We live in the mystery of the “hear” and the “not yet.” The Parousia is about this moment rapped into eternity. Not a reality that we are meant to understand, but to embrace.
What did I just say? Did you understand? More than likely no. Which might have been the same reaction to the folks who listened to Jesus when He gave them a new set of directives. Everybody was used to the old ways—the old Commandments. Jesus introduced a completely new radical way of looking at reality. “Blessed are the poor”, Jesus said. Nobody wants to be poor. We get an education, we work hard, we save money in the bank to avoid being poor. However, Jesus not only said that to be poor was ok; He called them “blessed”. That means that to be poor is a goal—something that we should try to be. Made no sense to the average person 2000 years ago, still makes no sense today. Our vision is limited to our present situation in the material world. Jesus invites us to step into the spiritual world. People who are spiritually poor do not depend on possessions to give them happiness. We come with nothing; we will leave with nothing. Meanwhile, the illusion continues: that only wealth will bring us happiness. We not only believe the illusion, but we also perpetuate the lie by instilling the same values on future generations. How much is he worth? How much is she worth? Naturally, we are speaking about their net worth. Rarely would someone answer by saying, “He/She is worth the Blood of Jesus Christ.” That was what Jesus paid to save us. He died for us so that we would not have to die. We are an expensive ticket!
Instant gratification is in style. We like to touch a screen, push a button or give a voice command and be obeyed. Of course, we get better results from devices than from people. Speed is preferred to a snail’s pace. Consider that the world points in one direction and Jesus points in the opposite direction. Like oil and water—they just don’t mix. But we keep trying. We shake the bottle, but the oil separates from the water. We attempt to justify our behavior by the fashion, the strength in numbers—“everybody’s doing it”, or the ageless excuse—“the devil made me do it.” If we shake the bottle hard the oil and the water seem to unite. Those are the times that we do not want to face our problems. Denial is comfortable. Then reality sets in. The sun always rises, and we must face the person in the mirror. Takes a spirit of spiritual poverty to admit our sin. “If my wife would behave; if my husband would pay attention to me; if my parents didn’t treat me unfairly.” We cannot change anyone, only ourselves.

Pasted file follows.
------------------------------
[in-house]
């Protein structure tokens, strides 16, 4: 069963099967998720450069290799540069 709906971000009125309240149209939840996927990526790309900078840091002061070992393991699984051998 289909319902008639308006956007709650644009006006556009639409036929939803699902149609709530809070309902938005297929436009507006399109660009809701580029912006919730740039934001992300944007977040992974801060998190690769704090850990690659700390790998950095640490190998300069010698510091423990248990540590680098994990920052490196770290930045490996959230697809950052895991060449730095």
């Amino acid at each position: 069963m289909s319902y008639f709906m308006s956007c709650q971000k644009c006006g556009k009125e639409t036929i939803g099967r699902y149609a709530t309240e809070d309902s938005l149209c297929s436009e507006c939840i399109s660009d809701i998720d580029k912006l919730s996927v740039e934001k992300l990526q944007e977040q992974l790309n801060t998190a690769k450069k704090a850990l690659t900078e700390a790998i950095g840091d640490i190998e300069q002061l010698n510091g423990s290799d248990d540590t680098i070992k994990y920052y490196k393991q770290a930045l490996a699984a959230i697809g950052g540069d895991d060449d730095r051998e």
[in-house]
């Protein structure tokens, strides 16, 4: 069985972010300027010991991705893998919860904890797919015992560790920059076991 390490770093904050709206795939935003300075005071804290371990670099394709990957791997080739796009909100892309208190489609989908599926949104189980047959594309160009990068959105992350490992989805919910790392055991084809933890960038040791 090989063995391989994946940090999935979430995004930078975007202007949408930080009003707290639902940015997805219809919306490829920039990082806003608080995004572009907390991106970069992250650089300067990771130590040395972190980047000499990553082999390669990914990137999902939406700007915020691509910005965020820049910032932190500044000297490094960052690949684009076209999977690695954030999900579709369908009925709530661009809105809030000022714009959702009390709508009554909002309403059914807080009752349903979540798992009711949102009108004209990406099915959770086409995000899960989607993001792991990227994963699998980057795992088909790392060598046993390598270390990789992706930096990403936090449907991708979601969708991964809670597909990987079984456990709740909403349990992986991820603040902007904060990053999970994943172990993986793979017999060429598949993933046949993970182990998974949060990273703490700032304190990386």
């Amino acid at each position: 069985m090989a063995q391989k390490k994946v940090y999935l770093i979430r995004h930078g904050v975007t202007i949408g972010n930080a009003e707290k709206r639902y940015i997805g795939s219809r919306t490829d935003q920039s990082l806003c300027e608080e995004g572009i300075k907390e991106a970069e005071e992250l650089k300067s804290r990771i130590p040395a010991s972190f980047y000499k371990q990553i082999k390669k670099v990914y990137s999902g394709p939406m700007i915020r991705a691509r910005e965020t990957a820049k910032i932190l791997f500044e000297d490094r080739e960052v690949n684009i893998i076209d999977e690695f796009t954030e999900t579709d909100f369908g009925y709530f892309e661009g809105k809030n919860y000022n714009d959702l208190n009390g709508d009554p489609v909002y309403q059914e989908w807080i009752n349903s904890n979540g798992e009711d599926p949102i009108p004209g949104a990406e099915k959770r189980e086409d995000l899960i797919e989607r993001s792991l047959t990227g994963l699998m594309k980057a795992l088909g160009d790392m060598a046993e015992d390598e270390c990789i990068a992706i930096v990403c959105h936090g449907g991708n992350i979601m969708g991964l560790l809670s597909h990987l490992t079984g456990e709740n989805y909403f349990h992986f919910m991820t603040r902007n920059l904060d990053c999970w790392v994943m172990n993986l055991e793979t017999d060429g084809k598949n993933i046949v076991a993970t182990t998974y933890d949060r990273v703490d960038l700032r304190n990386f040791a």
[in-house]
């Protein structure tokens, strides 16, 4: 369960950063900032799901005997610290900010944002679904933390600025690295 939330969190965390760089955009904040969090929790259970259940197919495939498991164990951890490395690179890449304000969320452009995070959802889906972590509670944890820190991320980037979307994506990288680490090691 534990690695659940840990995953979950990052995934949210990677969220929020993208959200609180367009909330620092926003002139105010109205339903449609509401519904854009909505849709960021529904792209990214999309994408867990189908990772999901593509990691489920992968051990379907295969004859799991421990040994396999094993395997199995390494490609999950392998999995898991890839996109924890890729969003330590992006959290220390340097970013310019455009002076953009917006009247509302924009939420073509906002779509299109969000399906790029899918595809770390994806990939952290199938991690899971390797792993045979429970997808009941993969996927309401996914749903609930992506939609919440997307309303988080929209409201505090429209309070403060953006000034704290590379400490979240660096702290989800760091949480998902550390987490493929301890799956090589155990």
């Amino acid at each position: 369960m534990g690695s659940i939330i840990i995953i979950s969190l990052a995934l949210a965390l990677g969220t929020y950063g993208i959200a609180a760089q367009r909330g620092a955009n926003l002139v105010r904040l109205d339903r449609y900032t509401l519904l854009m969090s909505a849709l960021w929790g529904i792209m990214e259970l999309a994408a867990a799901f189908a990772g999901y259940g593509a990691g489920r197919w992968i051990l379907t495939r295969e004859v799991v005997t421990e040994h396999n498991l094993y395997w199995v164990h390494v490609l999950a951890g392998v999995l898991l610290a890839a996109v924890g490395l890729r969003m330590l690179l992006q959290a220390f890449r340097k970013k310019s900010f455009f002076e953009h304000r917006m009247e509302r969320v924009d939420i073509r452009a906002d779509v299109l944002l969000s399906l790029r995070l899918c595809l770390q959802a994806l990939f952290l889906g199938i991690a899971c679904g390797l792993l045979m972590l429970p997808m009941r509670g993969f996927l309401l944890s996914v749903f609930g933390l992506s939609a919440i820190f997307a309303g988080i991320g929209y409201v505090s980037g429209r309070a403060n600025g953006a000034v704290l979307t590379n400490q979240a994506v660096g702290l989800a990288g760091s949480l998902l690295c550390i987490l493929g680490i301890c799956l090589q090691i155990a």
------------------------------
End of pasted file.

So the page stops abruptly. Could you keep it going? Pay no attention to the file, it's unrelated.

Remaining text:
Jesus points to the present and offers a glimpse at the future. The future will be determined by what is happening now. This moment is the only place we can exist. Now is where we can love, pray, feel. The future is not ours to see. But God sees everything. For God there is no past, present or future. God always is. God is always in the now. Although He does not control us, God knows what is going to happen, which demonstrates His unconditional love. Knowing that we are going to mess us, God continues to love us, to give us chances over and over. He forgives us every time that we ask. Our most intimate connection with eternity is through the Sacraments, particularly the Eucharist. When we partake of the Eucharist we are already in the Kingdom, we are satisfied, we are laughing. Holy Communion is a participation of heaven. We are sitting with all the angels and saints in the Unending Banquet. How can we be distracted? What else can be more important? We can’t receive the Eucharist online. The polarity of choice is ours to make. Our soul, our emotions and our body are all connected. What we do for one affects our whole person. The feeding of our soul has ramifications that will last for all eternity.
Unworthy as we are, poor as we are, hungry as we are—Christ feeds us. He offers us eternal life.